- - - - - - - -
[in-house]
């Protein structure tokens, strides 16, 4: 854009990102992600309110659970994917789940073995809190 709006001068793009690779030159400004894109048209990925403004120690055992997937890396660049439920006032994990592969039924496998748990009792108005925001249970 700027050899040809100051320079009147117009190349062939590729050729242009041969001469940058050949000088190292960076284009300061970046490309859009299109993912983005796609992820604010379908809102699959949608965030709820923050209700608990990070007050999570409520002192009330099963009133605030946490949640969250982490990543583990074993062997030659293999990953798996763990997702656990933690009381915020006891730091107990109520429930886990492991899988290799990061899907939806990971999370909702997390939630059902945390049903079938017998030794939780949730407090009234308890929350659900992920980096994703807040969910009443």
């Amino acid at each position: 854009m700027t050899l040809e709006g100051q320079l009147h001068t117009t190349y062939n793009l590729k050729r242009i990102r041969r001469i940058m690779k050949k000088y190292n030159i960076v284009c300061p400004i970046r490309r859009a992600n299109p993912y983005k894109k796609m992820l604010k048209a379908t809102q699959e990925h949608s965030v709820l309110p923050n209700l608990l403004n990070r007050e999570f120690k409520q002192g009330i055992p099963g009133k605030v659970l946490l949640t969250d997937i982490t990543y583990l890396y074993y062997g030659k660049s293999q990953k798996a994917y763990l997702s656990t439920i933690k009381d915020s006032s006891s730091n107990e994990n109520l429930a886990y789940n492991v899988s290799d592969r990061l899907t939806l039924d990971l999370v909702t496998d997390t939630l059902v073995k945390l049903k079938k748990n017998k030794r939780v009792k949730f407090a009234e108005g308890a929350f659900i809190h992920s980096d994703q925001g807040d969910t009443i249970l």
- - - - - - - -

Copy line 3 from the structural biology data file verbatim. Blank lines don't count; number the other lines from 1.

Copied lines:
């Amino acid at each position: 854009m700027t050899l040809e709006g100051q320079l009147h001068t117009t190349y062939n793009l590729k050729r242009i990102r041969r001469i940058m690779k050949k000088y190292n030159i960076v284009c300061p400004i970046r490309r859009a992600n299109p993912y983005k894109k796609m992820l604010k048209a379908t809102q699959e990925h949608s965030v709820l309110p923050n209700l608990l403004n990070r007050e999570f120690k409520q002192g009330i055992p099963g009133k605030v659970l946490l949640t969250d997937i982490t990543y583990l890396y074993y062997g030659k660049s293999q990953k798996a994917y763990l997702s656990t439920i933690k009381d915020s006032s006891s730091n107990e994990n109520l429930a886990y789940n492991v899988s290799d592969r990061l899907t939806l039924d990971l999370v909702t496998d997390t939630l059902v073995k945390l049903k079938k748990n017998k030794r939780v009792k949730f407090a009234e108005g308890a929350f659900i809190h992920s980096d994703q925001g807040d969910t009443i249970l």